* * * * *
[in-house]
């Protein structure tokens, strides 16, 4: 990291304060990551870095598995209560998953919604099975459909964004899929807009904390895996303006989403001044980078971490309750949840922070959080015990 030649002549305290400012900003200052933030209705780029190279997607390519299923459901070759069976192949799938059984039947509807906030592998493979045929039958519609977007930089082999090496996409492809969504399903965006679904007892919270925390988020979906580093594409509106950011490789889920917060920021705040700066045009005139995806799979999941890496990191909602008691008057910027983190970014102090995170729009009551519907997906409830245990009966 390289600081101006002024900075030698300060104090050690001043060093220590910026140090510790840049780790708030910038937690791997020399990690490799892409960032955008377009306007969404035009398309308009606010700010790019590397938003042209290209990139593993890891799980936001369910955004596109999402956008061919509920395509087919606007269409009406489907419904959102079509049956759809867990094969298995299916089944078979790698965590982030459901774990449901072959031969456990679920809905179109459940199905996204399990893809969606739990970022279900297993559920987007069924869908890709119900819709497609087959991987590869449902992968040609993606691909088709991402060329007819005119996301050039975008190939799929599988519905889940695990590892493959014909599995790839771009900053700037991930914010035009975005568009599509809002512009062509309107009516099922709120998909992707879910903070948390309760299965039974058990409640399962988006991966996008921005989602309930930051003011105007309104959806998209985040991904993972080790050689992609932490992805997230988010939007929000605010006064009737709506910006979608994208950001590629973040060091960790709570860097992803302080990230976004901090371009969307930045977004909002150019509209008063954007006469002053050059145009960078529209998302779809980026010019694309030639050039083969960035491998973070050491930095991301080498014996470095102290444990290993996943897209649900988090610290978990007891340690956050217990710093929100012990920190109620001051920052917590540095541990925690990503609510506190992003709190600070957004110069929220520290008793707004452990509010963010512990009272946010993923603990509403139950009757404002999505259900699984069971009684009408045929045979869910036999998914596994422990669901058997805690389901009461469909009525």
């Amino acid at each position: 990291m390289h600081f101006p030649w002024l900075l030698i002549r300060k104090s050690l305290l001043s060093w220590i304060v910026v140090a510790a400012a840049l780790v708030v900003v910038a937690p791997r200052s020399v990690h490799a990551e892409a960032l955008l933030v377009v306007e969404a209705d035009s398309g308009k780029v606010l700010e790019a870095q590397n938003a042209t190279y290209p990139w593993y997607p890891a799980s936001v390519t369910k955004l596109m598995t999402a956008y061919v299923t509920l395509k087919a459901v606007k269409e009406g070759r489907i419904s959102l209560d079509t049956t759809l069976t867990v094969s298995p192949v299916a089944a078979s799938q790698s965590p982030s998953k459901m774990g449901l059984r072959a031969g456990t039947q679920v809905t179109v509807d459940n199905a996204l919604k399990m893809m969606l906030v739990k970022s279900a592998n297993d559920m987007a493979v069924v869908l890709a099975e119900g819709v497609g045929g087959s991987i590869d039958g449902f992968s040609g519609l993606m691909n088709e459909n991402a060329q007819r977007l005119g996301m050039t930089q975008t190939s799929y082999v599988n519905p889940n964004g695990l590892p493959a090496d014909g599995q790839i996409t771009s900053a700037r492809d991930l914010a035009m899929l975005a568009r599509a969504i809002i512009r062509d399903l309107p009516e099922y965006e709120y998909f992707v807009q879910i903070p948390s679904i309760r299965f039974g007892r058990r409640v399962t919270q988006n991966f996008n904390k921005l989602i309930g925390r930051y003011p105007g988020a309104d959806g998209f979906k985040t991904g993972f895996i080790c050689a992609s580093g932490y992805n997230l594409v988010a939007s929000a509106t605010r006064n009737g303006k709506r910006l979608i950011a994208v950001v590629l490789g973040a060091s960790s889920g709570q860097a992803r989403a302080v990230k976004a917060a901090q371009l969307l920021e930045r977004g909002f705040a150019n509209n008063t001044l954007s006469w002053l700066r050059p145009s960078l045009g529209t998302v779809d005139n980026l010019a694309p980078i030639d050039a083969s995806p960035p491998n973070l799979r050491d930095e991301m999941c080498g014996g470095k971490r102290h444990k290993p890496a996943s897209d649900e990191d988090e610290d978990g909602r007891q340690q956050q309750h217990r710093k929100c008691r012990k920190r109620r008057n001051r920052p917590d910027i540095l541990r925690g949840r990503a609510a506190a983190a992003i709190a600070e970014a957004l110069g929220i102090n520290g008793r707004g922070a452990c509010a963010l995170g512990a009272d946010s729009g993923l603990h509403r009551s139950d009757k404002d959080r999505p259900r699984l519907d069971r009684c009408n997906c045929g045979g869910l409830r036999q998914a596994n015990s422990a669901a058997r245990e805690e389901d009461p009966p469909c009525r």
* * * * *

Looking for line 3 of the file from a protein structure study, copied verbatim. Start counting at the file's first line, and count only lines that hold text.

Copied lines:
């Amino acid at each position: 990291m390289h600081f101006p030649w002024l900075l030698i002549r300060k104090s050690l305290l001043s060093w220590i304060v910026v140090a510790a400012a840049l780790v708030v900003v910038a937690p791997r200052s020399v990690h490799a990551e892409a960032l955008l933030v377009v306007e969404a209705d035009s398309g308009k780029v606010l700010e790019a870095q590397n938003a042209t190279y290209p990139w593993y997607p890891a799980s936001v390519t369910k955004l596109m598995t999402a956008y061919v299923t509920l395509k087919a459901v606007k269409e009406g070759r489907i419904s959102l209560d079509t049956t759809l069976t867990v094969s298995p192949v299916a089944a078979s799938q790698s965590p982030s998953k459901m774990g449901l059984r072959a031969g456990t039947q679920v809905t179109v509807d459940n199905a996204l919604k399990m893809m969606l906030v739990k970022s279900a592998n297993d559920m987007a493979v069924v869908l890709a099975e119900g819709v497609g045929g087959s991987i590869d039958g449902f992968s040609g519609l993606m691909n088709e459909n991402a060329q007819r977007l005119g996301m050039t930089q975008t190939s799929y082999v599988n519905p889940n964004g695990l590892p493959a090496d014909g599995q790839i996409t771009s900053a700037r492809d991930l914010a035009m899929l975005a568009r599509a969504i809002i512009r062509d399903l309107p009516e099922y965006e709120y998909f992707v807009q879910i903070p948390s679904i309760r299965f039974g007892r058990r409640v399962t919270q988006n991966f996008n904390k921005l989602i309930g925390r930051y003011p105007g988020a309104d959806g998209f979906k985040t991904g993972f895996i080790c050689a992609s580093g932490y992805n997230l594409v988010a939007s929000a509106t605010r006064n009737g303006k709506r910006l979608i950011a994208v950001v590629l490789g973040a060091s960790s889920g709570q860097a992803r989403a302080v990230k976004a917060a901090q371009l969307l920021e930045r977004g909002f705040a150019n509209n008063t001044l954007s006469w002053l700066r050059p145009s960078l045009g529209t998302v779809d005139n980026l010019a694309p980078i030639d050039a083969s995806p960035p491998n973070l799979r050491d930095e991301m999941c080498g014996g470095k971490r102290h444990k290993p890496a996943s897209d649900e990191d988090e610290d978990g909602r007891q340690q956050q309750h217990r710093k929100c008691r012990k920190r109620r008057n001051r920052p917590d910027i540095l541990r925690g949840r990503a609510a506190a983190a992003i709190a600070e970014a957004l110069g929220i102090n520290g008793r707004g922070a452990c509010a963010l995170g512990a009272d946010s729009g993923l603990h509403r009551s139950d009757k404002d959080r999505p259900r699984l519907d069971r009684c009408n997906c045929g045979g869910l409830r036999q998914a596994n015990s422990a669901a058997r245990e805690e389901d009461p009966p469909c009525r």